If you own property, you may be able to score a discount on your car insurance -- and your homeowners policy, too.
There are several costs you'll incur in the course of owning a car. Not only will you have to keep up with your ongoing auto loan payments, but you'll also spend money on maintenance and, in some cases, repairs.
And let's not forget auto insurance. The cost of your policy will hinge on a number of factors, including:
- Your age
- Driving record -- the more moving violations you have on file, the higher your rates are likely to be
- The make and model of the vehicle you own
But if you happen to own a home and a car, you have a solid opportunity to save money on your insurance policies for both.
Bundling can really pay off
As a homeowner, you need insurance in case your property sustains damage or someone gets injured while visiting it. And if you bundle your homeowners insurance and auto insurance, you could wind up with a sizable discount on your hands.
Bundling is just a catchy way of saying that your car insurance company is also your homeowners insurance company. Going this route and bundling your insurance with one company could save you an average of $730 a year, based on a 2021 Insurance.com analysis of more than 50 car and home insurance companies' rates for those who bundle their policies.
Not only might bundling your policies save you money, but it could also make your life more convenient. First of all, it may be easier to deal with one company for all of your insurance-related claims, whether they're car- or home-related. Also, in some unique situations, you may need to file a claim against both your auto and homeowners insurance policies at the same time.
For example, say a house fire results in vehicle damage for a car that's parked in your garage. You may not know exactly how to file a claim for your vehicle, but if you have the same insurance company, you'll have an easier time navigating that situation.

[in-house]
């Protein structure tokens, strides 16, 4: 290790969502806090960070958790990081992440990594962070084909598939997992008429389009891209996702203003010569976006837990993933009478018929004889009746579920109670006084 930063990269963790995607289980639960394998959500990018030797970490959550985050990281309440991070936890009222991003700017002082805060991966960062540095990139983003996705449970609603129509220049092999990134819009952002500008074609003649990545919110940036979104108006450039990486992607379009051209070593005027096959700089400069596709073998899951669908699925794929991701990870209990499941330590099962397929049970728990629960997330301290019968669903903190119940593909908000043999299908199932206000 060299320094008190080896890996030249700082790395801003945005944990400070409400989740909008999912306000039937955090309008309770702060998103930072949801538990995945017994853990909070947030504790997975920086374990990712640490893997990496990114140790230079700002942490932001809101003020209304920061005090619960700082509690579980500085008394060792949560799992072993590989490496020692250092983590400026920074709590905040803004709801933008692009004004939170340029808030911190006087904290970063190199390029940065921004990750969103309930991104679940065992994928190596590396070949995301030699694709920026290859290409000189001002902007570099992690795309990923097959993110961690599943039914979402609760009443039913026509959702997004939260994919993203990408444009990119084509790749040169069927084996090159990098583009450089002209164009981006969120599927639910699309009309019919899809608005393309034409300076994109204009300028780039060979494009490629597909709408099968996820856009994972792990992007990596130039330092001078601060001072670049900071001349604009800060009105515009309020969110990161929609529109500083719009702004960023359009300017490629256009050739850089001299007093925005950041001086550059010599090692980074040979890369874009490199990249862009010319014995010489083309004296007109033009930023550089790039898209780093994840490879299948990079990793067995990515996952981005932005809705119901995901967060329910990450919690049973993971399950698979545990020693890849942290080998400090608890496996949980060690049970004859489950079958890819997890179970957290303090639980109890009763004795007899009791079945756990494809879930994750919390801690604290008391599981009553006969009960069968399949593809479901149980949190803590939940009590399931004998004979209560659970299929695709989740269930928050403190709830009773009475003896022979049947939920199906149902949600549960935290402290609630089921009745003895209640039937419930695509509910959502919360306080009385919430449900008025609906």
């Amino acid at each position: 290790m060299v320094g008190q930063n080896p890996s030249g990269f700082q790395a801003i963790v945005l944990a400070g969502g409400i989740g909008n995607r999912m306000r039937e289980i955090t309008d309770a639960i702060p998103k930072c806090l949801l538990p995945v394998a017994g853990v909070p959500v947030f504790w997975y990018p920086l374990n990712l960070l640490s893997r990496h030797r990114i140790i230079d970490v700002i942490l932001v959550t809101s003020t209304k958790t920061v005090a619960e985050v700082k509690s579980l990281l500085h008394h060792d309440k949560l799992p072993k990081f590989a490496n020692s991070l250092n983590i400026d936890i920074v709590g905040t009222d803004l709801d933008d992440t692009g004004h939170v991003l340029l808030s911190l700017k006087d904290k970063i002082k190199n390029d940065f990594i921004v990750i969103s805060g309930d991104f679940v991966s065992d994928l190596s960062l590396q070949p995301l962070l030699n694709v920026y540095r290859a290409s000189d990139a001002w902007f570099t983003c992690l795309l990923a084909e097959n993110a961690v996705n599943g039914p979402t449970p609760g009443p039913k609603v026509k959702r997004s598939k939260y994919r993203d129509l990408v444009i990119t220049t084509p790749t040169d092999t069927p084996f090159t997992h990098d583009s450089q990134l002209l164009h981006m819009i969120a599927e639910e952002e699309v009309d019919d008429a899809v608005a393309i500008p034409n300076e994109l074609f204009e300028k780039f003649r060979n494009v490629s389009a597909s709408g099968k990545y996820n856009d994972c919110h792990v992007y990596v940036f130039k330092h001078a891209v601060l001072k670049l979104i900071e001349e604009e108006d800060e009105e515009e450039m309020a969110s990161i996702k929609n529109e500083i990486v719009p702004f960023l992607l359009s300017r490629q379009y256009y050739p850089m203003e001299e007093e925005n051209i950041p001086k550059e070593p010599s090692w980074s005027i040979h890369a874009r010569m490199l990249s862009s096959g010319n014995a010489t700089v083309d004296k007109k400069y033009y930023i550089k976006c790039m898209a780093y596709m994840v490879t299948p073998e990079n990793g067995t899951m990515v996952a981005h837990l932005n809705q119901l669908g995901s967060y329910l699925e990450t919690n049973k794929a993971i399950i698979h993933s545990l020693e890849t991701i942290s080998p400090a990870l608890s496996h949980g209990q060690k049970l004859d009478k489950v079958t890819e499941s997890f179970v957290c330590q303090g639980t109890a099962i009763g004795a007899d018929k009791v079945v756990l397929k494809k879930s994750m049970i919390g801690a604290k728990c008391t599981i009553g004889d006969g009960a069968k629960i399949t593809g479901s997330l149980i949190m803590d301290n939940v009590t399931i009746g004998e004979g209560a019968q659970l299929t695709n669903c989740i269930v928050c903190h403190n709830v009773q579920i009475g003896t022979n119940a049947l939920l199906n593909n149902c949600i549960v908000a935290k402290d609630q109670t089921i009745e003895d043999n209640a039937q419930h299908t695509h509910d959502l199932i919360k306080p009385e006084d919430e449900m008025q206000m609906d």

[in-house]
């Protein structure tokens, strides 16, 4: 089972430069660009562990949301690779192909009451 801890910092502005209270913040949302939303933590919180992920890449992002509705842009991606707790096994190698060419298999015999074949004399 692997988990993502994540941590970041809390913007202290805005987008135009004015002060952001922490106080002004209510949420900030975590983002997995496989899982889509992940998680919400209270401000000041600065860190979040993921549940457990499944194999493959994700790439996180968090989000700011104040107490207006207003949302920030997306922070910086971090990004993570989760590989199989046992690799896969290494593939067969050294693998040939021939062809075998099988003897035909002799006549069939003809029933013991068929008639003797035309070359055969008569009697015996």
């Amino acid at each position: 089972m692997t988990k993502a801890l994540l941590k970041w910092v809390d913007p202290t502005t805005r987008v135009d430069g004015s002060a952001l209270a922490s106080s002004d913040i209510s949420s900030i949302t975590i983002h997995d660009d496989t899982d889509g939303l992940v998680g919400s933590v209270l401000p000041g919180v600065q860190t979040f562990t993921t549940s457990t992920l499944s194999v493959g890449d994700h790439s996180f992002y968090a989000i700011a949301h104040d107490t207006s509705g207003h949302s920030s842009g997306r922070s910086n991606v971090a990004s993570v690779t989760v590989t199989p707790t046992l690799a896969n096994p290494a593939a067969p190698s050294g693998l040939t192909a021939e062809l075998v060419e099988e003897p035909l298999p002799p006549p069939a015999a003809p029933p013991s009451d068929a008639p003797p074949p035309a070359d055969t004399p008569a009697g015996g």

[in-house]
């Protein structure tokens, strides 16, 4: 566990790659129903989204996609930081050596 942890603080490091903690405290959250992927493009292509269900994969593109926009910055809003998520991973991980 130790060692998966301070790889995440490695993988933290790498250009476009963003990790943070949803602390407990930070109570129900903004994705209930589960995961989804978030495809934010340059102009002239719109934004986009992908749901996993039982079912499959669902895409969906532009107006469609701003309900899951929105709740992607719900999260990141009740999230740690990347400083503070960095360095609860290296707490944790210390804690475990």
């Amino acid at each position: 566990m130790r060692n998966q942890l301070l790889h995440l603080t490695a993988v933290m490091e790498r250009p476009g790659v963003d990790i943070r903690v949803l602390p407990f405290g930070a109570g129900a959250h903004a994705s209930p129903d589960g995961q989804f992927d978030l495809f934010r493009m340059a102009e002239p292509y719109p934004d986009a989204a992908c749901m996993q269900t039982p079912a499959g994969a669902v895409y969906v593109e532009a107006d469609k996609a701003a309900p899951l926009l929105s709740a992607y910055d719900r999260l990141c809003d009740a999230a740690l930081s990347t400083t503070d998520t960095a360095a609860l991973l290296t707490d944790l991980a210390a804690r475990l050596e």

Should you bundle your homeowners and auto insurance?
Much of the time, you'll reap big savings by bundling your insurance policies. But that's not always the case. Before you bundle your policies, be sure to price out each one separately. You may, in rarer cases, find that bundling doesn't offer great savings.
Additionally, you should price out insurance with different companies if, say, you already own a home and are adding a policy for your automobile. You may find that one company is able to offer an attractive enough price point where it makes sense to stick with one insurer for your homeowners policy but go with a new insurer for your auto policy. Remember, too, that different policies offer different levels of coverage. Bundling may not make sense if it means getting an auto insurance policy that's not as comprehensive as you want it to be.
As is the case with any financial decision you make, doing your research could be your ticket to cheap car insurance and finding the most savings. So while you're looking at bundling your policies, make sure you're exploring outside options as well.
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